Rhode Island grad student tracks killer whales in the Atlantic

Tara Stevens studied behavior of the orcas, which are seen mostly around Newfoundland and Labrador in the summer.
Tara Stevens studied behavior of the orcas, which are seen mostly around Newfoundland and Labrador in the summer. | File photo

In an effort to better understand orcas, University of Rhode Island graduate student Tara Stevens has been studying their behavior in the North Atlantic, as opposed to the typical studies on killer whales in the Pacific Northwest. 

Stevens studied behavior of the orcas, which are seen mostly around Newfoundland and Labrador in the summer. The project was not a simple one for Stevens, who will earn her doctorate in Oceanography this year, as many locations were remote or even inaccessible for her.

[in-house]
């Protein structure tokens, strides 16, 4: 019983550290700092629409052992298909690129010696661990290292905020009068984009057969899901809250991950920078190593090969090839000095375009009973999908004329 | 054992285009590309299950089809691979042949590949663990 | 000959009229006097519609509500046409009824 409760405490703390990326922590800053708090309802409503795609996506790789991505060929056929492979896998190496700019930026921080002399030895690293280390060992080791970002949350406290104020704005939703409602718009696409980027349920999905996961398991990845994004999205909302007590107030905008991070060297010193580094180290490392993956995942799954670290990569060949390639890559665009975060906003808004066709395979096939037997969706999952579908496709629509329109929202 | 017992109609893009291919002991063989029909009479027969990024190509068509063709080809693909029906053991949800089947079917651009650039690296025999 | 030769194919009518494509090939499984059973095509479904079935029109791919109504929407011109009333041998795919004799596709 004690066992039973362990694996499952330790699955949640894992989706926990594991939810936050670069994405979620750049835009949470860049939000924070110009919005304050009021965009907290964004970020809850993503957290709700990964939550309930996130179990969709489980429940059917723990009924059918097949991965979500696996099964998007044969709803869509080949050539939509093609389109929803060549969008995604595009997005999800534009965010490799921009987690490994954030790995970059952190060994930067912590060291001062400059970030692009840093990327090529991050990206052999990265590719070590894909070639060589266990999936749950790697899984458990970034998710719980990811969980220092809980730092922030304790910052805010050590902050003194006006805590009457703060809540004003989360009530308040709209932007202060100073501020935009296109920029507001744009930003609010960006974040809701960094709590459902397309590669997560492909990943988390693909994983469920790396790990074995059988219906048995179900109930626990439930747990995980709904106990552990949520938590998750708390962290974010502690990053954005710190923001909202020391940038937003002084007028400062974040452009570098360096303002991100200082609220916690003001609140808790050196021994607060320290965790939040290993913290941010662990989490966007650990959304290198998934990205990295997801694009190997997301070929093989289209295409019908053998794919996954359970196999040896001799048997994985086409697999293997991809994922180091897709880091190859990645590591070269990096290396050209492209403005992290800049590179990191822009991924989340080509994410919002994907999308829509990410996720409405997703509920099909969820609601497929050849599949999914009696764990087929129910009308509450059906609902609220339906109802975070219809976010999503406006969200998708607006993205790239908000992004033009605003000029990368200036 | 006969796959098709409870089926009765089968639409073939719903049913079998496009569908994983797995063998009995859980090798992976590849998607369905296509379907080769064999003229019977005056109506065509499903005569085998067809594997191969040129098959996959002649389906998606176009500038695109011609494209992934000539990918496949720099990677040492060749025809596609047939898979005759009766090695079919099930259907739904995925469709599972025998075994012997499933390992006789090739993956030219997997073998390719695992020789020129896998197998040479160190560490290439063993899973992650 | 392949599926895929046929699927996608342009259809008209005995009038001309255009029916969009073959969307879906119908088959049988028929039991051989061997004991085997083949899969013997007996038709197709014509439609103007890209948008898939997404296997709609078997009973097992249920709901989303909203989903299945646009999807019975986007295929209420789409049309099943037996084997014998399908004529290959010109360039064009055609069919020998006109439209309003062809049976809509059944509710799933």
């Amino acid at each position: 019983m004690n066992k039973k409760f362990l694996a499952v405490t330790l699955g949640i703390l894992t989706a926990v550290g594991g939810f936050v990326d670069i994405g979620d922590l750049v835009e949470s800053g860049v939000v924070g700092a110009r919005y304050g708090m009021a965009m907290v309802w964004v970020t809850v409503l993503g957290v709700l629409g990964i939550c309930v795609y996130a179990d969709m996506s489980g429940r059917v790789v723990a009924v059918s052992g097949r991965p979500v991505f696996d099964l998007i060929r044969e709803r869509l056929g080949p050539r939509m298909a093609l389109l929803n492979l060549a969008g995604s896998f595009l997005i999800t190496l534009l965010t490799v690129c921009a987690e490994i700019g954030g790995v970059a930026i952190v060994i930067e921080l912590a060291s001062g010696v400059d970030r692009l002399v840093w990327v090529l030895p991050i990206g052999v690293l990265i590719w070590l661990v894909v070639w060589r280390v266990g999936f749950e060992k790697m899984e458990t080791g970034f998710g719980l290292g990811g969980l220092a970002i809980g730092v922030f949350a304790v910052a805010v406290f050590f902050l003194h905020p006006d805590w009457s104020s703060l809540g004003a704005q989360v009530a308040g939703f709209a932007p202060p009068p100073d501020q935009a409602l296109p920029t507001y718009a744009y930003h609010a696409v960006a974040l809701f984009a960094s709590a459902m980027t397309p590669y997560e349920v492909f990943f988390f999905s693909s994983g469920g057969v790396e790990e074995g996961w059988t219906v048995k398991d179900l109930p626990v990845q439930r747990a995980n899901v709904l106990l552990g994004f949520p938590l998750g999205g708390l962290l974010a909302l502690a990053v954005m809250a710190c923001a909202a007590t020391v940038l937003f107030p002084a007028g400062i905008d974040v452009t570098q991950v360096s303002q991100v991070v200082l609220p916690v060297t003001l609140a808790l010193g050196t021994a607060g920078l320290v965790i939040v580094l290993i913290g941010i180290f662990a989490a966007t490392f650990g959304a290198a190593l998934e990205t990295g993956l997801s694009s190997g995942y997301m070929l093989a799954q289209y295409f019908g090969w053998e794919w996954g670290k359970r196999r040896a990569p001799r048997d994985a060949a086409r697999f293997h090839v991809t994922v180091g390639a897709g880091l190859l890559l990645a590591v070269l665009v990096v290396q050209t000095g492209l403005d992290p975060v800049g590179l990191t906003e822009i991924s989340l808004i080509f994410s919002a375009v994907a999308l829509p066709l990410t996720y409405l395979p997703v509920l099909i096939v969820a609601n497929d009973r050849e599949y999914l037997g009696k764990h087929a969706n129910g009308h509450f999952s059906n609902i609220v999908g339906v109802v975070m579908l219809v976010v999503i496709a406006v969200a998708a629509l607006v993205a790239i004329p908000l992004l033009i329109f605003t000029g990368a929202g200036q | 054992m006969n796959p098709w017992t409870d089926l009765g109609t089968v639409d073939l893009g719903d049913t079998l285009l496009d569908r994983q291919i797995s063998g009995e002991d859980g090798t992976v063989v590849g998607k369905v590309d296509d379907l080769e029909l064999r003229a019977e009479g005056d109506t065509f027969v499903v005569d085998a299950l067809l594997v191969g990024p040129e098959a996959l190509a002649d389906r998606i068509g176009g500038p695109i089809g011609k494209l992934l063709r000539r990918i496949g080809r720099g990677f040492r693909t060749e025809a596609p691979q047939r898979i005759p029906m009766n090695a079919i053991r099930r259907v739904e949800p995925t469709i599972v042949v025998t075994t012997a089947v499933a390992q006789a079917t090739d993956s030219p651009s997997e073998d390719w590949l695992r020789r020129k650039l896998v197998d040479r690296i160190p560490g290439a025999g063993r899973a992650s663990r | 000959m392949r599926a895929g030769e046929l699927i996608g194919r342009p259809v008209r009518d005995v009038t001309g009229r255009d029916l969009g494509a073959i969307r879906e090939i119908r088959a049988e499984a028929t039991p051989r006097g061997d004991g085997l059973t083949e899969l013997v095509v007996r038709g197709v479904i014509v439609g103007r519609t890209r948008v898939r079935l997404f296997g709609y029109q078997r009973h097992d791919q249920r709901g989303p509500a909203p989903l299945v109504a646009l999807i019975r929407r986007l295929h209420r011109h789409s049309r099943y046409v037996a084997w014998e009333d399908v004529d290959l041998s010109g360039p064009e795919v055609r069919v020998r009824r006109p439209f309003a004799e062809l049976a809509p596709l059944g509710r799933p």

"We had no idea what they were even feeding on," Steven said. Through her own observations as well as sighting reports collected from fishermen, tour boat captains, and other area boaters showing interest in the killer whales, Stevens has determined there are approximately 200 orcas living in the area. 

She has also found that minke whales are the main source of food, with pods of up to 10 or 20 killer whales drowning the animal by jumping on it and forcing it underwater. Stevens said it has been more difficult to determine if the whales are supplementing their diet with fish, since this process would occur entirely underwater and out of sight of humans. 

Some orcas that are seen year round have been spotted feeding on breeding seals in the pack ice, leading Stevens to believe that the distribution and movement of the whales are based on their prey.

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